Supporting the action plan and success of the client
If you are an intuitive coach, like I am, you may have the tendency to sometimes indulge a little too much in the discovery part of the coaching process. Clearly, supporting the client in exploring the situation, getting to insights and evoking new awareness is exciting. We are all waiting for that moment of shift, when a new perspective comes to the surface and the client is able to notice something they were not aware of before.
For new coaches, this moment of discovery becomes so powerful and rewarding that it is easy to forget that our job is not finished yet. Getting the client to an insight is not enough. For a session to truly have a long-term impact, there is more we need to accomplish and pay attention to.
The International Coaching Federation (ICF) gives us a good framework for this final stage of a coaching conversation. Competency #8, “Facilitates Client Growth”, is clear on the importance of helping the client in setting up an action plan and methods of accountability that will bring the client into sustainable results.
Awareness to Moving Forward to Support
To tell you the truth, I am cautious about the word action. Many times, this word is interpreted as the need to establish a tangible, concrete step forward. In reality, the result of awareness can prompt the client to many different ways of moving forward.
Action can be tangible with the result of the coaching conversation as a clear, concrete step forward. However, action can also be an investment in self-discovery or some moment of reflection, time for observation or brewing on a concept. Action can be to stay still for a while or perhaps even to take a step backwards, or even to quit.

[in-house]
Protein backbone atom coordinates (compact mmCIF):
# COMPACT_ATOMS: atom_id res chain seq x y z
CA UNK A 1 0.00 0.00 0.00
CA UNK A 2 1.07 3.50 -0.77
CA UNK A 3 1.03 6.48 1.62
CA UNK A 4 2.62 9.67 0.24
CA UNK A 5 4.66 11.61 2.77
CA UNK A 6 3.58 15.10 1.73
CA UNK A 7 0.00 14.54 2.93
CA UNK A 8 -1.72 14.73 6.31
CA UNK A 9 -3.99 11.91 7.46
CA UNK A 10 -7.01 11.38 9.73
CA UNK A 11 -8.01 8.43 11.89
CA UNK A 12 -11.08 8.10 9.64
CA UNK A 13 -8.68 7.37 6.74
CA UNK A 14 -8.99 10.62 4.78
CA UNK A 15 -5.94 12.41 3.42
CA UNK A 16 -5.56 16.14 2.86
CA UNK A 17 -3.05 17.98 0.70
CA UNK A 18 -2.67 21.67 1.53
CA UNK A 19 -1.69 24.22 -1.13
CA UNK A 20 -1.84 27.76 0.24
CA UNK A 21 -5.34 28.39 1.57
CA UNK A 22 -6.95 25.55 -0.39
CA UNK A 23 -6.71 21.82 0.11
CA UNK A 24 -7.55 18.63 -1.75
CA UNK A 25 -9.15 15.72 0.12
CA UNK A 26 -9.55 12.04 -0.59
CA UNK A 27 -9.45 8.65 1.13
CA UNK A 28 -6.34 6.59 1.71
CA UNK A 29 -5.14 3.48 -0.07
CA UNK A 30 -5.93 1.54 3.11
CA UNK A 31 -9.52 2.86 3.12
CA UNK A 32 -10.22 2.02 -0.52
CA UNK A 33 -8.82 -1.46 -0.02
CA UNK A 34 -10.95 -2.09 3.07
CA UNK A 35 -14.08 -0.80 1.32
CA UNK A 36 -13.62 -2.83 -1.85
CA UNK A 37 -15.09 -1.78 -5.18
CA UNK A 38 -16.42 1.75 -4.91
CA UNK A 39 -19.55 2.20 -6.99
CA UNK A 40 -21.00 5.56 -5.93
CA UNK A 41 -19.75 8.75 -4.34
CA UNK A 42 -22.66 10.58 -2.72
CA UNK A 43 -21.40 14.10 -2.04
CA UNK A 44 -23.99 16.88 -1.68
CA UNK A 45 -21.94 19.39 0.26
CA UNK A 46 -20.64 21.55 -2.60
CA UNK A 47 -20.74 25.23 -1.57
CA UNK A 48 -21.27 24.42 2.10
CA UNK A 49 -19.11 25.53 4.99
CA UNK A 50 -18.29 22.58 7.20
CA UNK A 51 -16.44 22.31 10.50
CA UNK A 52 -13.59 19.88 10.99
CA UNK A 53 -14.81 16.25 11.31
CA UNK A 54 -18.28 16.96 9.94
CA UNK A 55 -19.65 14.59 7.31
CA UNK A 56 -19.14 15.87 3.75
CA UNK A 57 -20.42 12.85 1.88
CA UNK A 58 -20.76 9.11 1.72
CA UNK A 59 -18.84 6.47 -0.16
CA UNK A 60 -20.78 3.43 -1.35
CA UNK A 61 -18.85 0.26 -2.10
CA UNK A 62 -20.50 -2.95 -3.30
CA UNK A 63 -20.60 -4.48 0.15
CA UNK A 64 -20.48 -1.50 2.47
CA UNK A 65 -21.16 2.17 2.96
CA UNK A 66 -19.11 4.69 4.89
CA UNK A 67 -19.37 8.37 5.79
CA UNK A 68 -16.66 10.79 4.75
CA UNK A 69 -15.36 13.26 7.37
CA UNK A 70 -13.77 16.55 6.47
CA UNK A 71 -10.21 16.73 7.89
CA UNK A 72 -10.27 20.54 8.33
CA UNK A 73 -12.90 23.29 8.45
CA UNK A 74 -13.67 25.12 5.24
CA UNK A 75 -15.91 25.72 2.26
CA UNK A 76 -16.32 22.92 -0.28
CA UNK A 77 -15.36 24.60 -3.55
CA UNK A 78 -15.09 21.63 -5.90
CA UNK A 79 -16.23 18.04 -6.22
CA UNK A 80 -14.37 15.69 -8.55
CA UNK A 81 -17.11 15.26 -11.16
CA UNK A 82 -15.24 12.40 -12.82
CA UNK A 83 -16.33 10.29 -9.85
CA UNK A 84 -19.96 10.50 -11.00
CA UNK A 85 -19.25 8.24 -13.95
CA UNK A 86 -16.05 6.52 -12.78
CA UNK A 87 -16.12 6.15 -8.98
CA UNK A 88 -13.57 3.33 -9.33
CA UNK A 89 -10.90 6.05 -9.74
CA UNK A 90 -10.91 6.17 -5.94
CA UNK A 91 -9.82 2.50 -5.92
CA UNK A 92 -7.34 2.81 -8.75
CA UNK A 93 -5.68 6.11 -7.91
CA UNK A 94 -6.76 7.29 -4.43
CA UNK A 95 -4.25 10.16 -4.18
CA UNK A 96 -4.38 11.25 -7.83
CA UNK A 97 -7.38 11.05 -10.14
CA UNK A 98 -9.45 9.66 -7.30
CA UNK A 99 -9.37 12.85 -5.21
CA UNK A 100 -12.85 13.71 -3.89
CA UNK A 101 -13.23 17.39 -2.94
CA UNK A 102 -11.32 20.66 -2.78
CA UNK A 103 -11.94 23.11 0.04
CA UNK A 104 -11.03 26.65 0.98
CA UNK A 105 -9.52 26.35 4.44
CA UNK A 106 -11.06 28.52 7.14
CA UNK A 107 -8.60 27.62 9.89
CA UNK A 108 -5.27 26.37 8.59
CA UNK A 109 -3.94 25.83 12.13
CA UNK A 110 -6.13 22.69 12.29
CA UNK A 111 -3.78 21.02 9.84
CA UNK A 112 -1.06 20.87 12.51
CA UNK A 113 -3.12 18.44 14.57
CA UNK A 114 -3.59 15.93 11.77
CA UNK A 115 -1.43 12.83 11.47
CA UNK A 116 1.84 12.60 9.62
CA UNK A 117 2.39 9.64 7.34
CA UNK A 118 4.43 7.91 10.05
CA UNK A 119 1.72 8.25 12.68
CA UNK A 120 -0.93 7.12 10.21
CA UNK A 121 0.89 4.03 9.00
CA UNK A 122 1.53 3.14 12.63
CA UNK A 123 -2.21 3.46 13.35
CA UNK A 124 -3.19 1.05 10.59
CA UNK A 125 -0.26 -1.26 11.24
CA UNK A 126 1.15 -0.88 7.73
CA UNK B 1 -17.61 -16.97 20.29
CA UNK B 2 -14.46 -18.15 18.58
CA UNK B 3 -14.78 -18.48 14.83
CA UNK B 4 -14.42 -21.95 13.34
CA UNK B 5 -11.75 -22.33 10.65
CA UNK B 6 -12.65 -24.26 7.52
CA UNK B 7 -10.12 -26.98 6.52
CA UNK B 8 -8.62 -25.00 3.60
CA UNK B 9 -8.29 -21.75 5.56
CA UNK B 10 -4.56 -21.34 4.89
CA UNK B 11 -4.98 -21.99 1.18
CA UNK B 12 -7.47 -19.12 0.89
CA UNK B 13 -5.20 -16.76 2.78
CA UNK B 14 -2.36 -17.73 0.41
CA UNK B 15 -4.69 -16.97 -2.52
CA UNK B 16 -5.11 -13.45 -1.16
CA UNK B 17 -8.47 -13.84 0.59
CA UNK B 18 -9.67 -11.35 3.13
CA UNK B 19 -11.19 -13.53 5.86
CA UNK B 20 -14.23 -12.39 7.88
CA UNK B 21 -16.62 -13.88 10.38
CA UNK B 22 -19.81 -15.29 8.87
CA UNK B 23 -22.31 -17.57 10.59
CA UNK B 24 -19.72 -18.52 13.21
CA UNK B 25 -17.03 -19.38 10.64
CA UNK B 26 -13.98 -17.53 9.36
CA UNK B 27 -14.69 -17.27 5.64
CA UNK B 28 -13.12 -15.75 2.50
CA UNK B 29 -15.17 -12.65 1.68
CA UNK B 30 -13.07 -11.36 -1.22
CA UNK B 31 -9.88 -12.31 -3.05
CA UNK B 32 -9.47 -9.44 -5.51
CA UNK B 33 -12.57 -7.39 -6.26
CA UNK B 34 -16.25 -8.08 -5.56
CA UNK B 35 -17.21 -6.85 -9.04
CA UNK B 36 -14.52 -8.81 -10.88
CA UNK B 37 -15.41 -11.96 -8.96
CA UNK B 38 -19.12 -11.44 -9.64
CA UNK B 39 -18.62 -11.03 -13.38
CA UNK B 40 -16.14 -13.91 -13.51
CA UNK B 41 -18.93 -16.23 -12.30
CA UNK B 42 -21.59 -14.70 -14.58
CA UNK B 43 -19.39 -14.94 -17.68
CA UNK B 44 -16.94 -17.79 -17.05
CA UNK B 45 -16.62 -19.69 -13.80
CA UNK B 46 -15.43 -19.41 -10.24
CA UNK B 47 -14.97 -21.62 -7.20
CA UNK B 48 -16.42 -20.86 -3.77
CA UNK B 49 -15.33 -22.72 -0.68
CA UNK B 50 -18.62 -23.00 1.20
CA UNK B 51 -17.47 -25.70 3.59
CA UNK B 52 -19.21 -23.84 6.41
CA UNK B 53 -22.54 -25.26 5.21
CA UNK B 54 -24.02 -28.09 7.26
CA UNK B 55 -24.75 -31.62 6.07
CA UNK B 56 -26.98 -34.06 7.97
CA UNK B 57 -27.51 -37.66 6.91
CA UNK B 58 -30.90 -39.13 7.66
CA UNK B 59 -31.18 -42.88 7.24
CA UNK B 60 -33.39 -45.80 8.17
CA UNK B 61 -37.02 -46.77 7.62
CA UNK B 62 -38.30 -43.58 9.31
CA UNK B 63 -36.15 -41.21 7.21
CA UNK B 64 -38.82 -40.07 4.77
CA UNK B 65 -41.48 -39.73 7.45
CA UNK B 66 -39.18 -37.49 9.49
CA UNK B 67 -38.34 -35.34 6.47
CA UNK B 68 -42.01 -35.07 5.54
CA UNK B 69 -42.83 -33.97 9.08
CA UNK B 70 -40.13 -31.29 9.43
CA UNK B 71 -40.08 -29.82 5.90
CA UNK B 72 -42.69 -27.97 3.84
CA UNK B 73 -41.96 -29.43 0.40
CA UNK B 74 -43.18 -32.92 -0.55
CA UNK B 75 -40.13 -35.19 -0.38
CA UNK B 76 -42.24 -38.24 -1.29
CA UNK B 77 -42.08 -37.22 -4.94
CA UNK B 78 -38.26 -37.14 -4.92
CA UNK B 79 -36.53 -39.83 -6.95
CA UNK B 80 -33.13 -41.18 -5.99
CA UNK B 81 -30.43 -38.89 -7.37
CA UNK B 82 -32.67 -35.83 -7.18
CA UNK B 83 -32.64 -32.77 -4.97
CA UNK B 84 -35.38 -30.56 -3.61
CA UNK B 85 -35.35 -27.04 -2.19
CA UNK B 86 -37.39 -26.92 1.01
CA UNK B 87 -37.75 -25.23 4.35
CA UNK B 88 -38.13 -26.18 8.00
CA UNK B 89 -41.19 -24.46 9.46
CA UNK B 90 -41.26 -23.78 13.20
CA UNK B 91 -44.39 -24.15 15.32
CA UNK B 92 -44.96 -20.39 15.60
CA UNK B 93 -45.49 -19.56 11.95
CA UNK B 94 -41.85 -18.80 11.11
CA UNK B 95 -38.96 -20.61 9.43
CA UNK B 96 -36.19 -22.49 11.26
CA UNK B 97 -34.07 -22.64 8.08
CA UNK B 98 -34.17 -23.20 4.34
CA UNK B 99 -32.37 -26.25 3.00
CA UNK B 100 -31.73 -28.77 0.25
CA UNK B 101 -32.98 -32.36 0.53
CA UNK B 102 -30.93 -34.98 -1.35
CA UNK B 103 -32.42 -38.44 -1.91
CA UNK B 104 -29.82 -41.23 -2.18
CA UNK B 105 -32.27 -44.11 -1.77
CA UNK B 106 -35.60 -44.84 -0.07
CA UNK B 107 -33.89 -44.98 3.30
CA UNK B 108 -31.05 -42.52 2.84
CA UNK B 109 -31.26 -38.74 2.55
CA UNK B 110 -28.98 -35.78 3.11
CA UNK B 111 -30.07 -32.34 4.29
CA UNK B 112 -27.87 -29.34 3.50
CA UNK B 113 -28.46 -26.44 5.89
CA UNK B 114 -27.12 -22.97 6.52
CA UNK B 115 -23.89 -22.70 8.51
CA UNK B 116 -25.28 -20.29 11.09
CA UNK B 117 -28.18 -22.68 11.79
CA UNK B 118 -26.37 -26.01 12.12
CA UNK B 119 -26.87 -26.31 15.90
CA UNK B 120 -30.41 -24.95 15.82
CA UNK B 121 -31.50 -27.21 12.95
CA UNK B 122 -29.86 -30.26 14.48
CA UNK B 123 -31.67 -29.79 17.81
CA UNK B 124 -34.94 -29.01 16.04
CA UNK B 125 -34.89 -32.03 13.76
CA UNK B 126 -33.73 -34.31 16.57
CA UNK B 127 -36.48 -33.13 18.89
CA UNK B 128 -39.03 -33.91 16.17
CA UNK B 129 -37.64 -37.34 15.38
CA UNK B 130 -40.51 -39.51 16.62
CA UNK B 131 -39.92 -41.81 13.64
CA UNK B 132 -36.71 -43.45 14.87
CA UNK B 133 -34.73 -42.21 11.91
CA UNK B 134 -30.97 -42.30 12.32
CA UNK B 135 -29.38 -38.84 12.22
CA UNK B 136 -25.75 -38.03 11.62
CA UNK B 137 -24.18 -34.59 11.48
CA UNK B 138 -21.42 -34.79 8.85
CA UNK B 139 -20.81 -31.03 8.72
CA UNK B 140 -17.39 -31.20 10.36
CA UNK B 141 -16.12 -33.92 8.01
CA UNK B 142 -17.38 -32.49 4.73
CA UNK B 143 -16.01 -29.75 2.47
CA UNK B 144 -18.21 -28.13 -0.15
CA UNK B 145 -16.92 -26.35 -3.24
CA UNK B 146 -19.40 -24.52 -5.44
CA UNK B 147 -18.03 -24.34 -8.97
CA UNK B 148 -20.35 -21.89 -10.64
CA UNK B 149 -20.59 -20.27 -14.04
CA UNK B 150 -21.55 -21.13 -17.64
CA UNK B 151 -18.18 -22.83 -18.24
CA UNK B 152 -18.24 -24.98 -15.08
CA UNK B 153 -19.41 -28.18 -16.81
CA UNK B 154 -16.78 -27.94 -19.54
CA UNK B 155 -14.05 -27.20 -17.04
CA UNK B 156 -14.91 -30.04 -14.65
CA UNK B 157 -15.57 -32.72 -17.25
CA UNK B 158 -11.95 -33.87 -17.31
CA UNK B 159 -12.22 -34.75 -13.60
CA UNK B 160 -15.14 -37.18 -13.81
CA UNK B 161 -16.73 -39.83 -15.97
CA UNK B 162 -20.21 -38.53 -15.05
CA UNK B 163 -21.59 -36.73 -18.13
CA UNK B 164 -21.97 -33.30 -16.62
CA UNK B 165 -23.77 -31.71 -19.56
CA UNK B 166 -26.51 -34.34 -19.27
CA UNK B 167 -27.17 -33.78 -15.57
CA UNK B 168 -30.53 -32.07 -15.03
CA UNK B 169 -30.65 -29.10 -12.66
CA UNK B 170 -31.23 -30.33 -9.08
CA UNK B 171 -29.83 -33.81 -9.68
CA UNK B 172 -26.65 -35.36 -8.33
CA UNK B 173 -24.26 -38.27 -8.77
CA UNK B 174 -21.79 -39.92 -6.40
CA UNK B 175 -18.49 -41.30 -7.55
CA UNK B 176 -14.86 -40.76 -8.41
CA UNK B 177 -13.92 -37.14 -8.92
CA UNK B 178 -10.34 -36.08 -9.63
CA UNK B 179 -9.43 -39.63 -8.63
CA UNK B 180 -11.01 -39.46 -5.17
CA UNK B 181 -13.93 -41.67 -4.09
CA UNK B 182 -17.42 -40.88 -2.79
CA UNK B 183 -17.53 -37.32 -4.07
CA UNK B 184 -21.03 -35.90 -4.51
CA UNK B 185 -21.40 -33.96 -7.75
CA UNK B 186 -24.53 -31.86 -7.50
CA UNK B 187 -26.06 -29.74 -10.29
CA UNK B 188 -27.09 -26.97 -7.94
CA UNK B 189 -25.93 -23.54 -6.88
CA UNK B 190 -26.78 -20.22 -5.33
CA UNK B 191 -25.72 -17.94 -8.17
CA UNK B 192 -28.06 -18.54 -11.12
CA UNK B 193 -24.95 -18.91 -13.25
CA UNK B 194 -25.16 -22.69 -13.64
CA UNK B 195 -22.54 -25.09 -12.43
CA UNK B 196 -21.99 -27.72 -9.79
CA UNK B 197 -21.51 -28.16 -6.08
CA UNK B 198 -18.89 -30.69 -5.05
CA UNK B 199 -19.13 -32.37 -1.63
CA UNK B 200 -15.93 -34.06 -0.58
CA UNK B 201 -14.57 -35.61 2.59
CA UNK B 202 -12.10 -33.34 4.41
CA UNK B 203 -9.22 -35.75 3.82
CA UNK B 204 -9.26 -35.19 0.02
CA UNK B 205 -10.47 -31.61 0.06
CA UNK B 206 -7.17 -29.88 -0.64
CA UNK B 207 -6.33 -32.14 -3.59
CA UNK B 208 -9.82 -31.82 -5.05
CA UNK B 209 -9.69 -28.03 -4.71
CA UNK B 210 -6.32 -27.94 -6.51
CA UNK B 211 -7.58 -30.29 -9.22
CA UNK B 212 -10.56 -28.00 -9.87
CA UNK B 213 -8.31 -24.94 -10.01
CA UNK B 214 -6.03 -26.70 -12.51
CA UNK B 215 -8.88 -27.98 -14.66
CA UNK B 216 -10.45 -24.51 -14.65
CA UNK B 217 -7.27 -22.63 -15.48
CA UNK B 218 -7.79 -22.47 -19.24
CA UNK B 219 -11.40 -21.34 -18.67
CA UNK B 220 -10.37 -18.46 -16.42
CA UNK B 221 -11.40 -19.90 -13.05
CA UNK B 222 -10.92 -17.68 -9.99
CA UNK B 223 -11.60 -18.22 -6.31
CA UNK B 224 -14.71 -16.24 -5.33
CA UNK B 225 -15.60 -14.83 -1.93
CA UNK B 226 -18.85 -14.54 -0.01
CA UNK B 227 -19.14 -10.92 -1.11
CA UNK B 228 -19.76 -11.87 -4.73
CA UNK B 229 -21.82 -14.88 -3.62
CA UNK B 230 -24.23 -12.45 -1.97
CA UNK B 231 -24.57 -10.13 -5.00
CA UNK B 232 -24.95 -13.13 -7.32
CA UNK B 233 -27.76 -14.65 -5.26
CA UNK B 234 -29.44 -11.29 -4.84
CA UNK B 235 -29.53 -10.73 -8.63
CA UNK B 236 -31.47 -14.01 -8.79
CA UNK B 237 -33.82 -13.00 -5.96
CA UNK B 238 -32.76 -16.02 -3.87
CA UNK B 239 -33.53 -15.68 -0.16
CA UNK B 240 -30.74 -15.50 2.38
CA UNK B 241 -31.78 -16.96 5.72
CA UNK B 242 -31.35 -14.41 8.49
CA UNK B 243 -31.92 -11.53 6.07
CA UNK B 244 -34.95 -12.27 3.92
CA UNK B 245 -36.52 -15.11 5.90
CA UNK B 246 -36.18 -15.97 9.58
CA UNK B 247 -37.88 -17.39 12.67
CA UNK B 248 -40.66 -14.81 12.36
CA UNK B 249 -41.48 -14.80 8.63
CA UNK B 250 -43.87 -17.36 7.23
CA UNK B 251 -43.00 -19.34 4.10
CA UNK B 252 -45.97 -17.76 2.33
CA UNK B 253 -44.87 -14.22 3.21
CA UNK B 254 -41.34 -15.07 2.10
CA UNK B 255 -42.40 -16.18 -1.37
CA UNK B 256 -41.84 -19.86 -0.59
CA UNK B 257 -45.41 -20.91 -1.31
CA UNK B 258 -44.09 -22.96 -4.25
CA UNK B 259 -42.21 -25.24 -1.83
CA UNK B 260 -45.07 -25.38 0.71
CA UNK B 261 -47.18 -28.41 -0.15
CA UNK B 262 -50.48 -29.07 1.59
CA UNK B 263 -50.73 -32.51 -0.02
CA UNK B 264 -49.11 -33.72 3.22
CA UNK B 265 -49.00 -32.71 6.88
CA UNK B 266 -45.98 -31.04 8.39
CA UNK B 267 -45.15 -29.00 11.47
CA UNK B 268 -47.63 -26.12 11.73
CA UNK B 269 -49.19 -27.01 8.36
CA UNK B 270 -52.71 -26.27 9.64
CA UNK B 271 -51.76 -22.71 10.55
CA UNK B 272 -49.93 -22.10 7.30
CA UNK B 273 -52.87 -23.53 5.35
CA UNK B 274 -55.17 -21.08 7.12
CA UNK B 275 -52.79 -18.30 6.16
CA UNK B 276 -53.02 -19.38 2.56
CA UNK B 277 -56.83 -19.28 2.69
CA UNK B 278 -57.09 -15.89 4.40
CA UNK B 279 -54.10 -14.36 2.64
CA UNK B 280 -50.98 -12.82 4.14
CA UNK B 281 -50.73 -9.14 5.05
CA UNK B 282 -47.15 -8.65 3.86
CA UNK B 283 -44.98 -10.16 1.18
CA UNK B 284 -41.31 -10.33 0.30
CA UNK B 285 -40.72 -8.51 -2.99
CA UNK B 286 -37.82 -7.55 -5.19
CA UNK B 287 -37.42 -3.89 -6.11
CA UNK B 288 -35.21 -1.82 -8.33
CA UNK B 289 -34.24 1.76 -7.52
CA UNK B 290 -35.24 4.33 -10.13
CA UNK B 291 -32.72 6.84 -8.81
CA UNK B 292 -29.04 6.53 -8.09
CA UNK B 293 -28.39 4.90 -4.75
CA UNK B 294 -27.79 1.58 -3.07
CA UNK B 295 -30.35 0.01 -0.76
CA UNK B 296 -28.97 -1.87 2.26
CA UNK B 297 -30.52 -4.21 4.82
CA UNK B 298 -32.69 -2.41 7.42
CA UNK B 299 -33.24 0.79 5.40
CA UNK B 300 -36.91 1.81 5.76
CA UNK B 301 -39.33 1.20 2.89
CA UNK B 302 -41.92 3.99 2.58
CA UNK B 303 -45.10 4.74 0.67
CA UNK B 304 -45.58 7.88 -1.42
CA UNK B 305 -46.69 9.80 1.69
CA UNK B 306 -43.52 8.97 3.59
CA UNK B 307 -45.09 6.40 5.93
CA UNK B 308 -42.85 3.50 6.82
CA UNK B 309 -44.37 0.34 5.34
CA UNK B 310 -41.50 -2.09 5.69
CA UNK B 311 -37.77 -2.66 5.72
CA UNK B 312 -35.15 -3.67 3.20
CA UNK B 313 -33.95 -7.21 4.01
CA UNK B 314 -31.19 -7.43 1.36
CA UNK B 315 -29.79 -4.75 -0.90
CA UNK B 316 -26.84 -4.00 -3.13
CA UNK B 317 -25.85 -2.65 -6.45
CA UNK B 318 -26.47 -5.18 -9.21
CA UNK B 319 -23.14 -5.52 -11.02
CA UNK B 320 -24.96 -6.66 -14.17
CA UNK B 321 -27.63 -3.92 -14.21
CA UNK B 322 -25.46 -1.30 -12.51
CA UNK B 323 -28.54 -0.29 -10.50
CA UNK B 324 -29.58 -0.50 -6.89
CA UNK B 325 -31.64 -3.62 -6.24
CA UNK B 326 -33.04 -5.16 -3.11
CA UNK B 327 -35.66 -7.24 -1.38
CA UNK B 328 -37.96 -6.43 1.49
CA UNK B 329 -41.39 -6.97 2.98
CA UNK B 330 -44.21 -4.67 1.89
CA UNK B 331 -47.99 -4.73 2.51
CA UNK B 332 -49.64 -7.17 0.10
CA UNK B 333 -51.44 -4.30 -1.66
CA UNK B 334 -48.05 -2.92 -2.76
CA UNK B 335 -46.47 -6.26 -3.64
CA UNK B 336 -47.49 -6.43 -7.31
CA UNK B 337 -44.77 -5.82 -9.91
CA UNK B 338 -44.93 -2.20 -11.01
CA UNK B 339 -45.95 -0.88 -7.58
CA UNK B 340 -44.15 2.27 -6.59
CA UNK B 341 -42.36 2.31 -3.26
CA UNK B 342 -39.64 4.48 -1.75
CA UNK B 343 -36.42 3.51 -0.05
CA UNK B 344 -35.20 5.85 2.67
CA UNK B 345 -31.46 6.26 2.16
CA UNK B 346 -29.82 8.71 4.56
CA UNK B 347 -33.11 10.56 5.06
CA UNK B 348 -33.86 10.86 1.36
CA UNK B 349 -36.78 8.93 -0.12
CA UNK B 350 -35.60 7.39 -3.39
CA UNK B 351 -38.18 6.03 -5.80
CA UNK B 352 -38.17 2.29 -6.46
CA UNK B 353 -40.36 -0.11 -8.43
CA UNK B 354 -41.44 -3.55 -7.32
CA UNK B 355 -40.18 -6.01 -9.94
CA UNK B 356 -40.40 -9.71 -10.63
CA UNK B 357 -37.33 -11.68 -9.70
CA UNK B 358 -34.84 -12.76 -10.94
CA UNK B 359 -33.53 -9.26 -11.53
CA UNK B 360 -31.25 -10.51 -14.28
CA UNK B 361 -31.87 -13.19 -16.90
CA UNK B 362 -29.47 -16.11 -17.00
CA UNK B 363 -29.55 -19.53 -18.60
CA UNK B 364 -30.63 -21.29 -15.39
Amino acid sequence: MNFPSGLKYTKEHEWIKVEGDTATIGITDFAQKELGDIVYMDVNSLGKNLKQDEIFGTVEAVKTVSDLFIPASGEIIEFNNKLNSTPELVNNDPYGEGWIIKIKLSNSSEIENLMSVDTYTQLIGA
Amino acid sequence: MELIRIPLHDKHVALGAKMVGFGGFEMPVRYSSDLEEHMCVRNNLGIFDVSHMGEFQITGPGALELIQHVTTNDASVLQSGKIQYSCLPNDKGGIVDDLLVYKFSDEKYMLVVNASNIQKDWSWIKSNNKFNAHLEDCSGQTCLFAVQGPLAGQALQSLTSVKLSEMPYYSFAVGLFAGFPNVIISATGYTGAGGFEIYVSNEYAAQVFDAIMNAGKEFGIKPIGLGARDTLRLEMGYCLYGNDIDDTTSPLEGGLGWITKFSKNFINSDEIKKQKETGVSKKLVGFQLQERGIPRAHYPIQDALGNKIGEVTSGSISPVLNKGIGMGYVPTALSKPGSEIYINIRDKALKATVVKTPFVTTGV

That is why I prefer to call this “moving forward” so my clients have complete freedom to decide what is truly relevant for them in the moments, hours and days after their session.
It is important to remember that this movement forward needs to be a simple, organic result of awareness. Action does not come out of thin air. It is a consequence of the discovery and the exploration the client has done previously. Now that the client has a new awareness, a new piece of information, or, as I like to say, a new ingredient in this recipe, what are they going to do differently?
Here, we can see the flow of the coaching conversation from establishing the agreement, maintaining presence, listening actively, evoking awareness to now facilitating an opportunity for growth and development.
Action cannot be manufactured. The best action plan is created out of a natural evolution of awareness.
But designing an action is also not enough… A client can be very clear and precise in establishing their movement forward, but what will support them in actually accomplishing what they created?
That is why in coaching, we need to invite the client to create systems that will support them in being successful with their plan. What are the resources, the measures, and processes they need to make sure they will follow through?
In coaching lingo, we call it accountability. I prefer to use the expression, “systems of support.” Always remember that it is best to promote the client’s autonomy and check the level of personal commitment they have to their plan. The best accountability is not necessarily to another person, certainly not to the coach. As coaches, we want to encourage the client to take full responsibility for the process including guaranteeing their own movement forward.
Oh, and after this, how do you close a coaching conversation? Simple! Ask the client… Is this a good place to stop?
As a mentor coach, I am always giving feedback to my students and mentees helping them develop their coaching skills and prepare for their certification with the ICF. ForCoaches is a place where I can publicly share some of my insights and experiences. What does it mean to be a truly effective coach?